Following the announcement of the Smart Dubai 2021 strategy and the Dubai Pulse platform – which will host all the emirate’s data – James Dartnell caught up with Dubai Police’s general director of smart services, Khalid Nasser Alrazooqi, to hear his thoughts on the changes and how Dubai’s citizens will be kept safer with futuristic technology.
What kind of potential do you think there is for Dubai Pulse and Dubai Police to collaborate?
We are sharing a lot of data across the government, and one of the key types of information that we will share is accident location data in Dubai. This allows us to look at the effects of driving on different routes, and how we can provide alternative routes as a solution. The other aspect that people can now use easily is the Dubai Police application, which provides more than 125 services, which means they don’t need to visit a physical police station anymore. This is a key initiative that we have worked on. The next step is to provide the smart intelligence system. As a customer, we should know what you require before you ask us. This is the next challenge that we are working on.
We also need to look to provide what we call the ‘artificial police station’ where people can visit police stations and access services without the need to interact with human beings.
How do you think your anticipated use of robots will be impacted by Dubai Pulse, and what progress is being made on their introduction?
As you know, we’re working across different channels, and one of the channels we’re working on is to provide robot police in the city. You’re going to find robocops soon in the city, providing a different kind of service to the public. Dubai is growing a lot, and we have more than 200 nationalities, so we have to find an alternative way of how we can deal with customers. Instead of hiring new officers, we can provide robots that can deliver this kind of service.
What other types of crime need to be tackled in the city, and how can Dubai Pulse play a part in providing insight?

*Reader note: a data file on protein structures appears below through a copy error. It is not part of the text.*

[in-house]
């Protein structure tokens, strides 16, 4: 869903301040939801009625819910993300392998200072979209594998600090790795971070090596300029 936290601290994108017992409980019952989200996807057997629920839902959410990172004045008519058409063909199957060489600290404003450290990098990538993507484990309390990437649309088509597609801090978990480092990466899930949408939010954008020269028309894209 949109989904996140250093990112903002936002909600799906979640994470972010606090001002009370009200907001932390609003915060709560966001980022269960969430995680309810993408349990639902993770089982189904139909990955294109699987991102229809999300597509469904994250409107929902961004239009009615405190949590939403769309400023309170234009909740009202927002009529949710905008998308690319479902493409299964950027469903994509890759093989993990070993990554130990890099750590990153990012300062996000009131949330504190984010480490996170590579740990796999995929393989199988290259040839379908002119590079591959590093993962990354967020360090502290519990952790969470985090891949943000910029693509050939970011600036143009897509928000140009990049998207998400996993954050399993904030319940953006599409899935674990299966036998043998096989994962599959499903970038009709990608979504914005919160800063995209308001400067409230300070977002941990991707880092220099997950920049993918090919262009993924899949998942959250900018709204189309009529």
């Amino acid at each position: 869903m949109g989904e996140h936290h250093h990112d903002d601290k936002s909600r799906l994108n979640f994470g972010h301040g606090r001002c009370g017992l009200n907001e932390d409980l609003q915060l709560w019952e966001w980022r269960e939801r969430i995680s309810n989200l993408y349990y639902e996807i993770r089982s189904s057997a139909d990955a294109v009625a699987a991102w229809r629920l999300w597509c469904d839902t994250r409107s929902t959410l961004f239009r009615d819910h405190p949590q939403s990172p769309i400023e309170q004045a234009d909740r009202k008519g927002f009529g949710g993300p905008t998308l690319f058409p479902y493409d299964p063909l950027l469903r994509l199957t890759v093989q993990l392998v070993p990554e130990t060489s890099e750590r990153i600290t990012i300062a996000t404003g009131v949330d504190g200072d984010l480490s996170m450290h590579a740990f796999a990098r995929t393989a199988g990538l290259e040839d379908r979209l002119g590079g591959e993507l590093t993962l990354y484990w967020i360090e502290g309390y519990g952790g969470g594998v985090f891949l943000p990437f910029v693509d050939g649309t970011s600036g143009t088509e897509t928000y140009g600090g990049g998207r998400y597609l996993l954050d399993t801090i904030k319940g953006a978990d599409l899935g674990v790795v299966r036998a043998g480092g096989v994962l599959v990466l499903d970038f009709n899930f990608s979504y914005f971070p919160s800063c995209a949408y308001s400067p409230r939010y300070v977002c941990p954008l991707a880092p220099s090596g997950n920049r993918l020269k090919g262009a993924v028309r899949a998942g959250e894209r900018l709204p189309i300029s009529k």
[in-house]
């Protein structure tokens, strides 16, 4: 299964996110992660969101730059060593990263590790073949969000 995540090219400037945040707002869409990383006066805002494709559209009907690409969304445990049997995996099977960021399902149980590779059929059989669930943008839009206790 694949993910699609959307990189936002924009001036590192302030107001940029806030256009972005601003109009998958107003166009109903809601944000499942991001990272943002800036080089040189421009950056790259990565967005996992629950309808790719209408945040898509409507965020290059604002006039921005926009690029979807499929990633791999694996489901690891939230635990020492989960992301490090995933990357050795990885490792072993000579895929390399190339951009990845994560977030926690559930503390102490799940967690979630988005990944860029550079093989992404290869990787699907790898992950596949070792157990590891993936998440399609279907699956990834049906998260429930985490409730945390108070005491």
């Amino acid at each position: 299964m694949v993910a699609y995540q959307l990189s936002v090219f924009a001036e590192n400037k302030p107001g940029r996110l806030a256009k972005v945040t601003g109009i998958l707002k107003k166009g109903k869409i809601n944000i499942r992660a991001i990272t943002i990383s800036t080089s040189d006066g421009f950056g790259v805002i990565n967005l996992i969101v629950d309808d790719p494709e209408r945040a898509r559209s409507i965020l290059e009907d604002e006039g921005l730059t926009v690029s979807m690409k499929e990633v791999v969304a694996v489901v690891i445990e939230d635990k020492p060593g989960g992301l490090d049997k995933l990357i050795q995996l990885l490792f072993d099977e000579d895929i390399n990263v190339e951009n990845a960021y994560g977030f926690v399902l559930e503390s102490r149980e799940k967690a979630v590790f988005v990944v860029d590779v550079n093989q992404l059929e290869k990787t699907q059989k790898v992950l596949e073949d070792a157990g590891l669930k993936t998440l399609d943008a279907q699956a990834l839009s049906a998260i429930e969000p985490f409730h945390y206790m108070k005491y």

People are a part of us, so it’s important that they can report any crime or accident, or any information that could provide additional security to Dubai. The Police Eye component of our app allows you to take any picture, voice or video, and this information can be used with Dubai Pulse to provide new services.
Where have you seen the biggest development in terms of your own technology?
We are looking to provide services across all channels: on kiosk machines, over the Internet, intranet and even in dealing with banks and artificial intelligence. The next step is Blockchain, and we can exchange data among the government and ease the process of transferring this information in a secure way.
What are your thoughts on the policy of sharing data between public and private sector organisations?
I’m a board member of the Open Data team, and we’re working very hard to launch this law. We’re determining things such as where you can put all kinds of categories of data, ensuring the data is secure and which data should be available to government and the private sector. This will help the process of exchanging information, not just among the government, but even as an investor; if you want to set up a company or shop we can provide all kinds of information that can help you.
What are your thoughts on the use of predictive analytics within Dubai Police?
We’ve actually started working with this kind of tool, that can predict the crime and the location. But unfortunately, it still doesn’t give us high enough accuracy rates. In the US, they’ve also started using similar tools but they’re still not mature enough.